Thanks for the report from the field, Chloe!
It's going to be interesting to watch as Le Gaulois, in Old Town, tries to modernize and update itself without sacrificing its longtime audience.
Well, you can't say we don't provide equal time on the chat, now, can you?
There are two possible explanations here: Either your food was really, really, really good, or you're just not as gosh-darn picky as me. : )
And unlike a movie or a record, although we might have ordered some of the same things, it's entirely possible we didn't taste the same things.
I remember eating a dish of shad roe a couple of years ago with a friend that was so good, so perfect, we decided to get another one. Well, the other one — from the same kitchen, sent out just a few minutes later — was nothing special. How could this be? Timing is crucial — a few seconds more in the pan, and what was transcendent is merely middling. Timing, focus, any number of factors goes into play in a restaurant kitchen.
That's the tricky part of depending on guarantees from restaurants — also one of the things that makes eating out so interesting.
It's also one of the reasons why I don't like to commit firm judgments to print until I've been a few times.
Anyway, I'm looking forward to going back to Hook and seeing what visits two, three, and who knows what else will bring.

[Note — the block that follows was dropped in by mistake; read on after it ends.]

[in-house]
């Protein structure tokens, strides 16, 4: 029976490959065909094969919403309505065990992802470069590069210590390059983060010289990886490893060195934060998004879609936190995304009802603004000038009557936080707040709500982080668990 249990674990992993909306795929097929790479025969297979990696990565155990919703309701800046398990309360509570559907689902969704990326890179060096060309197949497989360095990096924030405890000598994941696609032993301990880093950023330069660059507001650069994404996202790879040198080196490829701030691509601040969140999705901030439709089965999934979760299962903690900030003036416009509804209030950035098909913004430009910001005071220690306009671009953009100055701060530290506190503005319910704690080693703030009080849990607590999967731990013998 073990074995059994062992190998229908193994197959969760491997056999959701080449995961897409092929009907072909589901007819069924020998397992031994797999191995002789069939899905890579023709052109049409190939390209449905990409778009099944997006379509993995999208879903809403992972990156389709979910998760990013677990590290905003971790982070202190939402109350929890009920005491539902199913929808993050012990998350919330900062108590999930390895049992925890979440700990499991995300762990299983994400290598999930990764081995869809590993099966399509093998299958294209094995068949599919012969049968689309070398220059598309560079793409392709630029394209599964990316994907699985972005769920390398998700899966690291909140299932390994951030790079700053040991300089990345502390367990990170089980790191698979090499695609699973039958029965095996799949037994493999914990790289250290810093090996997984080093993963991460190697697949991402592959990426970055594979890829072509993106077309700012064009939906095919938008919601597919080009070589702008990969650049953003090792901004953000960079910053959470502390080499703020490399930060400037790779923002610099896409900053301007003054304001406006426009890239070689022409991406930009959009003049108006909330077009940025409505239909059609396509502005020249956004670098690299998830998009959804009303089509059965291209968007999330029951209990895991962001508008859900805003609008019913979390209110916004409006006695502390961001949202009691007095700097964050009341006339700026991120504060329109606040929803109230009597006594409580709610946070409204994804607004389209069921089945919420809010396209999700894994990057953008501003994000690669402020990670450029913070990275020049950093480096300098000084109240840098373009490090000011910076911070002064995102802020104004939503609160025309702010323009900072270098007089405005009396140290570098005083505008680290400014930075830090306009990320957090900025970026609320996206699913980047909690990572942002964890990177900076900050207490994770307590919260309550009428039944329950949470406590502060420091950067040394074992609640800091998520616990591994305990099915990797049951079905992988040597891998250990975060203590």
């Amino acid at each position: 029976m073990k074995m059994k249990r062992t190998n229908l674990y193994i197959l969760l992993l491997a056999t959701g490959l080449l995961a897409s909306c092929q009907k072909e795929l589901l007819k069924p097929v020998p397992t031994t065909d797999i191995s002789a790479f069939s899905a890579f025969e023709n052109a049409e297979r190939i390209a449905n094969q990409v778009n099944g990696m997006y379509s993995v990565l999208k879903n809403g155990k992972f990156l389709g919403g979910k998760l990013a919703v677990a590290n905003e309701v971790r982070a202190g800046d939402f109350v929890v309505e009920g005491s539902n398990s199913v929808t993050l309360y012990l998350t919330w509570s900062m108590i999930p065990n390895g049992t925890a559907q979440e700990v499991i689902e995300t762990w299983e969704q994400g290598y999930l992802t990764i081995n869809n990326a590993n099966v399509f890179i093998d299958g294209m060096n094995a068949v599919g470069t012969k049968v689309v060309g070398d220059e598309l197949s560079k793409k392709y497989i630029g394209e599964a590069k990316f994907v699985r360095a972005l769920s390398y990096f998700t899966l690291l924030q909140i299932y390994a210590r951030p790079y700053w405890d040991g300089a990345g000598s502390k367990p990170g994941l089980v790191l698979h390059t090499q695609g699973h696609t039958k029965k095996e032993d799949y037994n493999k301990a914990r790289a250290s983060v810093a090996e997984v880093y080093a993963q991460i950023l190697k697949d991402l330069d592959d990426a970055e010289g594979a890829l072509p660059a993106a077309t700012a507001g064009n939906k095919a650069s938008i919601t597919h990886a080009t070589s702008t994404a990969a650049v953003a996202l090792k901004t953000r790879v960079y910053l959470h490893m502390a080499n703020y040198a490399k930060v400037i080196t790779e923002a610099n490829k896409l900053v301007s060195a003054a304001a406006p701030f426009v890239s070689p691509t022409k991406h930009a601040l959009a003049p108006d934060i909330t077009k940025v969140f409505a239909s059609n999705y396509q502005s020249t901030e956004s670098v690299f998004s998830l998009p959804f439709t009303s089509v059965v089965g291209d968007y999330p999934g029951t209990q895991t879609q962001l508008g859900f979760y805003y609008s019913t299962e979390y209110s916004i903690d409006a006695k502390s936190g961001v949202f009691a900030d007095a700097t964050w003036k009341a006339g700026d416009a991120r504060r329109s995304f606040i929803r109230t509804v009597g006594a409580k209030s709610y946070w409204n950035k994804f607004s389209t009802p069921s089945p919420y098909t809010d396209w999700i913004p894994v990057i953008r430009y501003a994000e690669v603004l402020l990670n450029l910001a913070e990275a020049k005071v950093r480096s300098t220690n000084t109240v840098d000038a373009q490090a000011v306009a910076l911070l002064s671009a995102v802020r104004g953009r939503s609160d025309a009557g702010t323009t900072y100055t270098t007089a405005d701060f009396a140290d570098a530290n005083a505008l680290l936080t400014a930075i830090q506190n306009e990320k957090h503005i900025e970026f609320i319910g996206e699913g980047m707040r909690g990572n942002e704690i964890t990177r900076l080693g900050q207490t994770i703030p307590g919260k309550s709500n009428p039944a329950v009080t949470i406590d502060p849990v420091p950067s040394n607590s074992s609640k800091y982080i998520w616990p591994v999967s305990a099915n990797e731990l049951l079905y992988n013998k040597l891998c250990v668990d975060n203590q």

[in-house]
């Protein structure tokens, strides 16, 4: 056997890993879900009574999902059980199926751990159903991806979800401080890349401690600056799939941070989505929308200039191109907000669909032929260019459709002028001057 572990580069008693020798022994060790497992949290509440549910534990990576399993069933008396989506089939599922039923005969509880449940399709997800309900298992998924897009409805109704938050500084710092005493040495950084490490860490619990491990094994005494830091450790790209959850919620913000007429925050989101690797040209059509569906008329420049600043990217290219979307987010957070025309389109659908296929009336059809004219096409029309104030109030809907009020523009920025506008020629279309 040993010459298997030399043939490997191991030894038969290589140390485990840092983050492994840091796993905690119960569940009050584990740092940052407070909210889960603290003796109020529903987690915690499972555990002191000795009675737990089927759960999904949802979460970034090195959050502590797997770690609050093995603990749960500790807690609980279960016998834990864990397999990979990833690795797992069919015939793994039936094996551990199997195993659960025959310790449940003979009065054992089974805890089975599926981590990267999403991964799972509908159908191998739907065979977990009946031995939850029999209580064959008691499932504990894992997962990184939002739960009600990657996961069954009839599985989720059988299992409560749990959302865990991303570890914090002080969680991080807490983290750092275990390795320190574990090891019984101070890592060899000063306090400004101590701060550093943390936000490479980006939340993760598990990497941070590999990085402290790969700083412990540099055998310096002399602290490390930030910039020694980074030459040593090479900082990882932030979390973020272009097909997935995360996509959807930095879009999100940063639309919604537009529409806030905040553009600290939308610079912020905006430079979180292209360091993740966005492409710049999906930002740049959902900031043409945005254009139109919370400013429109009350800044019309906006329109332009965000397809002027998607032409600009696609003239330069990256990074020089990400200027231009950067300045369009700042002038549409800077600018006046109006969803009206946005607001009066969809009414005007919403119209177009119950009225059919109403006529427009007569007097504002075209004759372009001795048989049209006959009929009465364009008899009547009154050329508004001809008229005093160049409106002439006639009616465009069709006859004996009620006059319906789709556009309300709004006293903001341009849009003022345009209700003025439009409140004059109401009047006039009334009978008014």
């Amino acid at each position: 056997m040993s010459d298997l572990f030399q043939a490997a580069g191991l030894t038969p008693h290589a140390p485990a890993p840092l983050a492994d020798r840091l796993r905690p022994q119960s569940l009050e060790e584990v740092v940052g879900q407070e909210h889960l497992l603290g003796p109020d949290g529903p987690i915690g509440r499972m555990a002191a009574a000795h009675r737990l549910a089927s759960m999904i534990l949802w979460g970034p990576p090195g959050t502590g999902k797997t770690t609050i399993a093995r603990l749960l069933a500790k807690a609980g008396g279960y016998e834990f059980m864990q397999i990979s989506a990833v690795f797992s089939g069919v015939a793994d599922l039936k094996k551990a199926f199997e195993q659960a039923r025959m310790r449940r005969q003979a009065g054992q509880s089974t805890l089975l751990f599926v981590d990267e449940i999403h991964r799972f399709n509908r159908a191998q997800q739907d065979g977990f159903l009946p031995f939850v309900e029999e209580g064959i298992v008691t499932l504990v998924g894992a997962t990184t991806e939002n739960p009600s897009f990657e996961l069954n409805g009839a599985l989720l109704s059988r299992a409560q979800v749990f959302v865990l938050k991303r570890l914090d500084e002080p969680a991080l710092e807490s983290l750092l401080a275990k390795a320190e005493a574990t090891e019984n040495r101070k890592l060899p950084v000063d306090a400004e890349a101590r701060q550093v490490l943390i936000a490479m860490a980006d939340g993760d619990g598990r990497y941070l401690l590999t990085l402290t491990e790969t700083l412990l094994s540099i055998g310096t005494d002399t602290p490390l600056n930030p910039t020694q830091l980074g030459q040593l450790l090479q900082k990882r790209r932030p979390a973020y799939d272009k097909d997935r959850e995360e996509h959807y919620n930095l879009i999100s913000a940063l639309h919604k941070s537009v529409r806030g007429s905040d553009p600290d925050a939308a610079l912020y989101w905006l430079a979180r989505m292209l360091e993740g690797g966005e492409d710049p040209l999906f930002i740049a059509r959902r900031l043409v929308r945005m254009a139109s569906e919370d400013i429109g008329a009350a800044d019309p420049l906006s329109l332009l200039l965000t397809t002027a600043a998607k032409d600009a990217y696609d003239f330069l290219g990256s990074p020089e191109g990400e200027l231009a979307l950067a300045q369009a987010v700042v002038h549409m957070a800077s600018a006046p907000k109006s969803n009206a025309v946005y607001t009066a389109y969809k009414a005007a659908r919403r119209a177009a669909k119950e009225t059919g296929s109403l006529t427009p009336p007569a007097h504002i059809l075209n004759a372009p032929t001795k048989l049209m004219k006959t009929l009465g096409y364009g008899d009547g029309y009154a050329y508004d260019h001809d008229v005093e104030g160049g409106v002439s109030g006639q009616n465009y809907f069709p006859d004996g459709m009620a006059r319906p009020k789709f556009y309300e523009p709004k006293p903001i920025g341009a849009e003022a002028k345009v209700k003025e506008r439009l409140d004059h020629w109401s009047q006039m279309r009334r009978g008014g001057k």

Affordable and sushi are not usually words that generally go well together. All-you-can-eat sushi, for instance, is one of the culinary abominations of the past two decades.
But you know? Kotobuki, on MacArthur Blvd., in Palisades, is pretty much a glaring exception to this rule. It does a really good job both with its fish and with its prices. If you haven't been, you're missing out. It's the best cheap sushi in the city.
Chloe! Long time, no hear! : )
I'm curious, too. Are you out there this morning, chogger who was set on going to Ristorante Piccolo for Mother's Day brunch?
Thanks for the P.S.
And I love that you went and decided to check the place out for yourself after checking in with us last week. That's my kind of enterprising eater!
Well, you can't do any better than Shamshiry, a wonderful Persian restaurant that sits in the ground floor of a Tysons Corner office building.